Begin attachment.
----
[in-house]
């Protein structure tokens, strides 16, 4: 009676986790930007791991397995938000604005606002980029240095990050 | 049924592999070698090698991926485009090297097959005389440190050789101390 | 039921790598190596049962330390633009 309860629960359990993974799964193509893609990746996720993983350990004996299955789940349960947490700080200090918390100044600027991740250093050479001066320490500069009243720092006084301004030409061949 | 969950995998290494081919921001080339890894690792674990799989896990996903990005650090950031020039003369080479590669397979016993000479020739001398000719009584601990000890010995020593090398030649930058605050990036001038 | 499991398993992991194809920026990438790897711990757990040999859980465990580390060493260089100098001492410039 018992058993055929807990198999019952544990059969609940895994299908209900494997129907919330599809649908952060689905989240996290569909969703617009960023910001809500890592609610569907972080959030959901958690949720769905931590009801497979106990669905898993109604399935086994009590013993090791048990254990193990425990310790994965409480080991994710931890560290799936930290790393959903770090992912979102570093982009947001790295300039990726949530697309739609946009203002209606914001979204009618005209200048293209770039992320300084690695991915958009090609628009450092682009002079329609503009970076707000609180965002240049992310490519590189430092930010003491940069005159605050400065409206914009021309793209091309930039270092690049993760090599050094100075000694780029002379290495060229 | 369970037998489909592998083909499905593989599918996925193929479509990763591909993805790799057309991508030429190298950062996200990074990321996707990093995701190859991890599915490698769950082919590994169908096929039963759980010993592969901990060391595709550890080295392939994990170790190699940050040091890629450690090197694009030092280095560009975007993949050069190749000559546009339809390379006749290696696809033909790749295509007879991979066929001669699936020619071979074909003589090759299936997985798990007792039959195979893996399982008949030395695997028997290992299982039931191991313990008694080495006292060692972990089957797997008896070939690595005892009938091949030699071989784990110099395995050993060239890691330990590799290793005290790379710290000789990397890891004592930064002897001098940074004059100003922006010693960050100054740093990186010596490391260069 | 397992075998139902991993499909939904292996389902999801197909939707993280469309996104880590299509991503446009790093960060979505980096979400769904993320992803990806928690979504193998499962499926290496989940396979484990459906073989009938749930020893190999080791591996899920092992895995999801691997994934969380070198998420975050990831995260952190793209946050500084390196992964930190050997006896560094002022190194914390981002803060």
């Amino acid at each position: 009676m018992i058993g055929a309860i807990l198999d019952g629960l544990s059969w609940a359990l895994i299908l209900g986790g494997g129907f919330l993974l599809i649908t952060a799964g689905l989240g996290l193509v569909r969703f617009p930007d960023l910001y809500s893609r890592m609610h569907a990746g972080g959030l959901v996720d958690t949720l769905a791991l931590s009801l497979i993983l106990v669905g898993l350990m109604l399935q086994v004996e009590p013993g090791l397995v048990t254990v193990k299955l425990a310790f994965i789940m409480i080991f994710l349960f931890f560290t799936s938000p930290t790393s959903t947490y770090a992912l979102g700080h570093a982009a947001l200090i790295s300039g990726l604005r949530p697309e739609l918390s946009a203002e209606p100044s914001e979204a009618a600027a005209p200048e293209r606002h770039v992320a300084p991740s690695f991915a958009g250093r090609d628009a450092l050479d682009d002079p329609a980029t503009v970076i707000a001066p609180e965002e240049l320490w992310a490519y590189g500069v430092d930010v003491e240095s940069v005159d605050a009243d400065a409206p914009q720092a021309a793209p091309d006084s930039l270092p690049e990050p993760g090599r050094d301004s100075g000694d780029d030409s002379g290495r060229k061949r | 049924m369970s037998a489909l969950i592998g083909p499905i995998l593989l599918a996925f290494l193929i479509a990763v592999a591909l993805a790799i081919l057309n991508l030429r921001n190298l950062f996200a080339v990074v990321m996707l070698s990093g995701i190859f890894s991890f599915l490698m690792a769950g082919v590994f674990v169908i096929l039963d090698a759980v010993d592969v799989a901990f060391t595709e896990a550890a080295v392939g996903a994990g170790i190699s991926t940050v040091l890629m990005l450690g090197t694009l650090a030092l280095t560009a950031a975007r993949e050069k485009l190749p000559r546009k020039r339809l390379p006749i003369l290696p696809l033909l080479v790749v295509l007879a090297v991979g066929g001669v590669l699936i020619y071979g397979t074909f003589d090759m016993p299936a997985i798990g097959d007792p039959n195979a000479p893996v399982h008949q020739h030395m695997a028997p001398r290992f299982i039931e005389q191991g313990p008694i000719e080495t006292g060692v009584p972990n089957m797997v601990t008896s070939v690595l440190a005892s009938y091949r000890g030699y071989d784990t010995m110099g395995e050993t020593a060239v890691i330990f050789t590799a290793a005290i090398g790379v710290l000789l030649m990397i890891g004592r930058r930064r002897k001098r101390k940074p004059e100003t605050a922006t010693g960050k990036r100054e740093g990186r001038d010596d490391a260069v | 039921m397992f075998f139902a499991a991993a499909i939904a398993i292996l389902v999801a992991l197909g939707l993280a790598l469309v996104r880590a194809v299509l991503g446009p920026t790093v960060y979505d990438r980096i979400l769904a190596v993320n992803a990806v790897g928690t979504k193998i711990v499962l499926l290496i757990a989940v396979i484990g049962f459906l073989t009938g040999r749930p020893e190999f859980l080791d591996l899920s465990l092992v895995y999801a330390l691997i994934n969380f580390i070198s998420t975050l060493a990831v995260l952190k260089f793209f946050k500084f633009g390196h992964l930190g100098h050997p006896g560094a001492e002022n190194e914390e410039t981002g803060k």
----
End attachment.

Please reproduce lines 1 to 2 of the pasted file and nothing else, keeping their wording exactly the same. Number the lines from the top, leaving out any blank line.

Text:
[in-house]
């Protein structure tokens, strides 16, 4: 009676986790930007791991397995938000604005606002980029240095990050 | 049924592999070698090698991926485009090297097959005389440190050789101390 | 039921790598190596049962330390633009 309860629960359990993974799964193509893609990746996720993983350990004996299955789940349960947490700080200090918390100044600027991740250093050479001066320490500069009243720092006084301004030409061949 | 969950995998290494081919921001080339890894690792674990799989896990996903990005650090950031020039003369080479590669397979016993000479020739001398000719009584601990000890010995020593090398030649930058605050990036001038 | 499991398993992991194809920026990438790897711990757990040999859980465990580390060493260089100098001492410039 018992058993055929807990198999019952544990059969609940895994299908209900494997129907919330599809649908952060689905989240996290569909969703617009960023910001809500890592609610569907972080959030959901958690949720769905931590009801497979106990669905898993109604399935086994009590013993090791048990254990193990425990310790994965409480080991994710931890560290799936930290790393959903770090992912979102570093982009947001790295300039990726949530697309739609946009203002209606914001979204009618005209200048293209770039992320300084690695991915958009090609628009450092682009002079329609503009970076707000609180965002240049992310490519590189430092930010003491940069005159605050400065409206914009021309793209091309930039270092690049993760090599050094100075000694780029002379290495060229 | 369970037998489909592998083909499905593989599918996925193929479509990763591909993805790799057309991508030429190298950062996200990074990321996707990093995701190859991890599915490698769950082919590994169908096929039963759980010993592969901990060391595709550890080295392939994990170790190699940050040091890629450690090197694009030092280095560009975007993949050069190749000559546009339809390379006749290696696809033909790749295509007879991979066929001669699936020619071979074909003589090759299936997985798990007792039959195979893996399982008949030395695997028997290992299982039931191991313990008694080495006292060692972990089957797997008896070939690595005892009938091949030699071989784990110099395995050993060239890691330990590799290793005290790379710290000789990397890891004592930064002897001098940074004059100003922006010693960050100054740093990186010596490391260069 | 397992075998139902991993499909939904292996389902999801197909939707993280469309996104880590299509991503446009790093960060979505980096979400769904993320992803990806928690979504193998499962499926290496989940396979484990459906073989009938749930020893190999080791591996899920092992895995999801691997994934969380070198998420975050990831995260952190793209946050500084390196992964930190050997006896560094002022190194914390981002803060």